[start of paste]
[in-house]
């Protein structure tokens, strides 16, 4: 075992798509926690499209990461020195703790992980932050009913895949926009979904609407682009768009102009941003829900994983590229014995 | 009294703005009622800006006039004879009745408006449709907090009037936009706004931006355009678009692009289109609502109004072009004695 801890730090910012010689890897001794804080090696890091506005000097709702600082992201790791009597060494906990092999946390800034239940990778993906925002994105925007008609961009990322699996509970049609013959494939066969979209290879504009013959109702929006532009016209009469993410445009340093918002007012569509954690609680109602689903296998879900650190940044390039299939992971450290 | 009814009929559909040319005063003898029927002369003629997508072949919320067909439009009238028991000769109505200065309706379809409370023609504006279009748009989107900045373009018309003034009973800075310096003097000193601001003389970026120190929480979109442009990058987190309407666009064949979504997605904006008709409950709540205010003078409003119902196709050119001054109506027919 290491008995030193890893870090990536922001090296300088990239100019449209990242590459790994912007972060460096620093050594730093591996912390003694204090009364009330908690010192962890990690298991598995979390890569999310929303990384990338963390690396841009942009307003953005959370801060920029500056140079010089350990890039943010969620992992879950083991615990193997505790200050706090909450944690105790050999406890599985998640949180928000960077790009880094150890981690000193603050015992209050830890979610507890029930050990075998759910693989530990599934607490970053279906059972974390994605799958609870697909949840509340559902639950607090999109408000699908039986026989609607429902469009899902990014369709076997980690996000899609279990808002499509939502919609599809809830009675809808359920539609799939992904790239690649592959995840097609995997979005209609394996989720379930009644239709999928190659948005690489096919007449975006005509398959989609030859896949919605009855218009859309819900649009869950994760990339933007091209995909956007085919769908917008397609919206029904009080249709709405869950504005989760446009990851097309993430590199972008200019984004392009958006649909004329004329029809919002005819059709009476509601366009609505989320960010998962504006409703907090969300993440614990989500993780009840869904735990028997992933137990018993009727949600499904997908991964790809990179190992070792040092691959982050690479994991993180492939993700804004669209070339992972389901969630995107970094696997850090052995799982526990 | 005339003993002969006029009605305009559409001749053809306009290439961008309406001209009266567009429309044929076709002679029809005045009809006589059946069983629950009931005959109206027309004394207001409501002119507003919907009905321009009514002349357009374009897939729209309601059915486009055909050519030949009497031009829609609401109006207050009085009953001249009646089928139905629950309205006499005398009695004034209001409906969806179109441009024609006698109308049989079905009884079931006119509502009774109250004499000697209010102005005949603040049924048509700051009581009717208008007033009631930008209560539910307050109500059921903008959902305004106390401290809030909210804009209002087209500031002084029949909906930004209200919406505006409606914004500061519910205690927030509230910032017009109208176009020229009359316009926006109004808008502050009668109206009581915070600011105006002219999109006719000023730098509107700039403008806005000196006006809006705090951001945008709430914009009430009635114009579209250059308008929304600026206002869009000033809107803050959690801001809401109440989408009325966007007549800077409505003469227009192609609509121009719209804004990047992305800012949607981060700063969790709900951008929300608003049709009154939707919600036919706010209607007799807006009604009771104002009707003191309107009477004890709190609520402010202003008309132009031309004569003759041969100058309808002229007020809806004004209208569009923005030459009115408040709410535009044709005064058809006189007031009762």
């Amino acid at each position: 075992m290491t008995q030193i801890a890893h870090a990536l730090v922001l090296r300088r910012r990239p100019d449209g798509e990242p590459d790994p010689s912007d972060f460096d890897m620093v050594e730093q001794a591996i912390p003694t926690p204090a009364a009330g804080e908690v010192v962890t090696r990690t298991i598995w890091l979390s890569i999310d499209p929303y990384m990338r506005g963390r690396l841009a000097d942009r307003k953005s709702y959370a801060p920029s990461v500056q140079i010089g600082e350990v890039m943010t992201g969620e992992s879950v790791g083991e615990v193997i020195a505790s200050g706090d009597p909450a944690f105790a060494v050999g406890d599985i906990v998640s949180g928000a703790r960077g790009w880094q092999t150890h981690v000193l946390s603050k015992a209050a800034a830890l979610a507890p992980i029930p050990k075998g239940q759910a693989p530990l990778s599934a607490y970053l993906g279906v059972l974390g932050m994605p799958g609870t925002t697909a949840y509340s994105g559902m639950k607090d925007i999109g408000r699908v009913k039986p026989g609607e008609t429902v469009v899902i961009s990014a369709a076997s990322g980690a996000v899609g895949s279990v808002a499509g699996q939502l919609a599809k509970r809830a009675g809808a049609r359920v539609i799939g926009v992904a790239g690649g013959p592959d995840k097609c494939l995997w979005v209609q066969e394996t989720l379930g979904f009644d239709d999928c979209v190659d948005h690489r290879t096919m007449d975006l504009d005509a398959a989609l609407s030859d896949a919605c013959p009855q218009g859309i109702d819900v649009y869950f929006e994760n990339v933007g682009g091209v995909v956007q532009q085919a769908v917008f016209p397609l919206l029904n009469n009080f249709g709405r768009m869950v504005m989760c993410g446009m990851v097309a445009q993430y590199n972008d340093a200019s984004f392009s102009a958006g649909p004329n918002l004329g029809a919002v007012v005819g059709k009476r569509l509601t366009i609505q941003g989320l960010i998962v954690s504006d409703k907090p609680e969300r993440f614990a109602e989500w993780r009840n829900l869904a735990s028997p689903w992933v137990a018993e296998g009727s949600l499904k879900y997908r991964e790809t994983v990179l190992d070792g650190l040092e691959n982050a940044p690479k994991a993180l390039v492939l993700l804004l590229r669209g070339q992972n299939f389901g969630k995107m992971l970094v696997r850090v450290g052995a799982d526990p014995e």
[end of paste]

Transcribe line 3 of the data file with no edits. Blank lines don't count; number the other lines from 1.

């Amino acid at each position: 075992m290491t008995q030193i801890a890893h870090a990536l730090v922001l090296r300088r910012r990239p100019d449209g798509e990242p590459d790994p010689s912007d972060f460096d890897m620093v050594e730093q001794a591996i912390p003694t926690p204090a009364a009330g804080e908690v010192v962890t090696r990690t298991i598995w890091l979390s890569i999310d499209p929303y990384m990338r506005g963390r690396l841009a000097d942009r307003k953005s709702y959370a801060p920029s990461v500056q140079i010089g600082e350990v890039m943010t992201g969620e992992s879950v790791g083991e615990v193997i020195a505790s200050g706090d009597p909450a944690f105790a060494v050999g406890d599985i906990v998640s949180g928000a703790r960077g790009w880094q092999t150890h981690v000193l946390s603050k015992a209050a800034a830890l979610a507890p992980i029930p050990k075998g239940q759910a693989p530990l990778s599934a607490y970053l993906g279906v059972l974390g932050m994605p799958g609870t925002t697909a949840y509340s994105g559902m639950k607090d925007i999109g408000r699908v009913k039986p026989g609607e008609t429902v469009v899902i961009s990014a369709a076997s990322g980690a996000v899609g895949s279990v808002a499509g699996q939502l919609a599809k509970r809830a009675g809808a049609r359920v539609i799939g926009v992904a790239g690649g013959p592959d995840k097609c494939l995997w979005v209609q066969e394996t989720l379930g979904f009644d239709d999928c979209v190659d948005h690489r290879t096919m007449d975006l504009d005509a398959a989609l609407s030859d896949a919605c013959p009855q218009g859309i109702d819900v649009y869950f929006e994760n990339v933007g682009g091209v995909v956007q532009q085919a769908v917008f016209p397609l919206l029904n009469n009080f249709g709405r768009m869950v504005m989760c993410g446009m990851v097309a445009q993430y590199n972008d340093a200019s984004f392009s102009a958006g649909p004329n918002l004329g029809a919002v007012v005819g059709k009476r569509l509601t366009i609505q941003g989320l960010i998962v954690s504006d409703k907090p609680e969300r993440f614990a109602e989500w993780r009840n829900l869904a735990s028997p689903w992933v137990a018993e296998g009727s949600l499904k879900y997908r991964e790809t994983v990179l190992d070792g650190l040092e691959n982050a940044p690479k994991a993180l390039v492939l993700l804004l590229r669209g070339q992972n299939f389901g969630k995107m992971l970094v696997r850090v450290g052995a799982d526990p014995e």